• Continuing the onslaught of criticism against a bad idea, David French at National Review: Josh Hawley’s Internet Censorship Bill [is] Unconstitutional and Unwise.

    It’s often the case in Washington that the title of a bill communicates the exact opposite of its content or effect. Think, for example of the Affordable Care Act — a title that seemed almost laughable in the face of skyrocketing insurance premiums. Now we have the Republican version of a deceptively named bill, Missouri senator Josh Hawley’s Ending Support for Internet Censorship Act.

    In reality, it’s a bill that would inject the federal government directly into the private social-media business and grant it enormous power over social-media content. It would enable public censorship in the name of limiting private control.

    David notes the bill as written is extremely vague and broad, hence offensive to the Constitution.

  • At Reason, Robby Soave invites us to Watch the Media Manufacture a Dumb Story About Bernie Sanders and Sexism.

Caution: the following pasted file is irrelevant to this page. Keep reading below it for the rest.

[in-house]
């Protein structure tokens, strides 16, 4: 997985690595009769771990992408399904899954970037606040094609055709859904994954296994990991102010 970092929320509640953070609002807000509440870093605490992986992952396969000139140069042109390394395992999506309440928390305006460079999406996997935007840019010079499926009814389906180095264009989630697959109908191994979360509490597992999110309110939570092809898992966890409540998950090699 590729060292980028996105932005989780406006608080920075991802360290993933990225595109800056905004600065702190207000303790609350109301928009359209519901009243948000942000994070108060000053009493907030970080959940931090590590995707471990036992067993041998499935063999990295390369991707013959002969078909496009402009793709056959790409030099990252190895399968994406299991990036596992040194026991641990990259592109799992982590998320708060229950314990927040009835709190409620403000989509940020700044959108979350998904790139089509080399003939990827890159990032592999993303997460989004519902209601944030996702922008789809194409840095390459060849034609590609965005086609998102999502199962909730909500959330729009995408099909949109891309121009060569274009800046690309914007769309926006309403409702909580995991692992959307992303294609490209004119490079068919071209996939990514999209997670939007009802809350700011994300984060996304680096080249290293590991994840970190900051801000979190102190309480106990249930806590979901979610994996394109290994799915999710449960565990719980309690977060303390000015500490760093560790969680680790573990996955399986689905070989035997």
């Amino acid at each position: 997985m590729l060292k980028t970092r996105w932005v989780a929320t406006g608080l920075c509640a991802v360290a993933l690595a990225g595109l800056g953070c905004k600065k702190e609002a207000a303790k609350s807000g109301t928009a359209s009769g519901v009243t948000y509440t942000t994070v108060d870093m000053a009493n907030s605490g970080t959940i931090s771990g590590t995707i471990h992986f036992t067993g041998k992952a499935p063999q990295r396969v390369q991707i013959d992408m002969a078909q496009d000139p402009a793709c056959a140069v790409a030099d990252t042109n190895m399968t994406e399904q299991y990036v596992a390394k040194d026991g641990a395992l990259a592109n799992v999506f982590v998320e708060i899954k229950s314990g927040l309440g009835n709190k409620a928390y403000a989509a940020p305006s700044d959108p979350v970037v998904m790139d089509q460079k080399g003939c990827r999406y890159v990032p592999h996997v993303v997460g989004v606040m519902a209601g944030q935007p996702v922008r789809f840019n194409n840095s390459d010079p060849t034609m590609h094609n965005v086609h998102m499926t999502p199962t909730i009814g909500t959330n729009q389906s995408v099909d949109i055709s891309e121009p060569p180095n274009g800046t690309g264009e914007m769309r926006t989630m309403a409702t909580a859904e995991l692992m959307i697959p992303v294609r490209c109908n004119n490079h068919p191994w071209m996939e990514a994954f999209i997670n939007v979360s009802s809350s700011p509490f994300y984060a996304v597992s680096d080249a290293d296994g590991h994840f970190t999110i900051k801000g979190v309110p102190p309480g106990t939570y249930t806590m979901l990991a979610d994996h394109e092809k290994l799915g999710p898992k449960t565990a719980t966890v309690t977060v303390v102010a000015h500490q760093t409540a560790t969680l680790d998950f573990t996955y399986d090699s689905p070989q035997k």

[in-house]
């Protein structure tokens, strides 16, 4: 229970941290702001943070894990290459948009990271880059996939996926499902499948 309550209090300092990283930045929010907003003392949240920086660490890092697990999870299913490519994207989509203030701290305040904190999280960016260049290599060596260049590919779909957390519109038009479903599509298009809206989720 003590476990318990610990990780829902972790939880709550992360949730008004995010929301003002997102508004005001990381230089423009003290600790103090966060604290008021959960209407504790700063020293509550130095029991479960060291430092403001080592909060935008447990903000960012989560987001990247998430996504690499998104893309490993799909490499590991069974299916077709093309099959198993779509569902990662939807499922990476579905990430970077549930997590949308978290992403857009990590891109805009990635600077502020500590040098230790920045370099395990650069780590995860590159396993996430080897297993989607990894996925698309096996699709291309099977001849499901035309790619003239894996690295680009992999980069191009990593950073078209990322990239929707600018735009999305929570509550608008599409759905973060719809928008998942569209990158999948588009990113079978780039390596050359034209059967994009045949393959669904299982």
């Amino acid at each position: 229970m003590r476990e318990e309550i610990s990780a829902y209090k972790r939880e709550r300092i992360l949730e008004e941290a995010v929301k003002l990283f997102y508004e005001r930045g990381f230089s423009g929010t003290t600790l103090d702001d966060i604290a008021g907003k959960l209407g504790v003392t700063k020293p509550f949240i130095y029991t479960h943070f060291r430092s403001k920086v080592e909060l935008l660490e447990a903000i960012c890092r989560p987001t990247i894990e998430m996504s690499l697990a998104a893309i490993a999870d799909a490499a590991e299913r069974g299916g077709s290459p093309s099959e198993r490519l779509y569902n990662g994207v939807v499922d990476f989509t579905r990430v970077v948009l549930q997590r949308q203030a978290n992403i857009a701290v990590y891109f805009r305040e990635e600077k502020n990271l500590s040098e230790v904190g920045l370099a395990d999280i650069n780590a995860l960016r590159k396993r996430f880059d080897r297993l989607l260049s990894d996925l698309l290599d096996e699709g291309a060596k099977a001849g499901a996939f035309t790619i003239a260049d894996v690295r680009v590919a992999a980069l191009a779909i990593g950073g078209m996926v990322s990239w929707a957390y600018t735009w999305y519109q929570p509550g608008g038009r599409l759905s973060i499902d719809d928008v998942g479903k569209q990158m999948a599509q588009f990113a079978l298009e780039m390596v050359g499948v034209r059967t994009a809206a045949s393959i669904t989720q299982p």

Reasons to be critical of Sanders are numerous: He was an apologist for the brutal, rapacious communist regimes in places like the Soviet Union and Cuba; he's called open borders a "right-wing Koch brothers proposal" and opposes it because he perceives that high levels of immigration would threaten his Medicare for All schemes; he wants to fight poverty in all the wrong ways. Indeed, it appears that he doesn't even understand the difference between revenue and profit. These are significant flaws—there's no need to invent a fake sexism narrative.

    Three years later, some media organizations are still pushing the idea that Sanders has a problem with women. This week, both Vanity Fair and Jezebel lashed out at Sanders for suggesting that he was losing ground to Sen. Elizabeth Warren (D–Mass.) because some voters would prefer to elect a female president. "Sanders: Warren Is Surging Because She's Got Ovaries," was the Vanity Fair headline.

    Instead, as Robby documents, Bernie was guilty of making the (perfectly obvious and true) observation that "there are a certain number of people who would like to see a woman elected".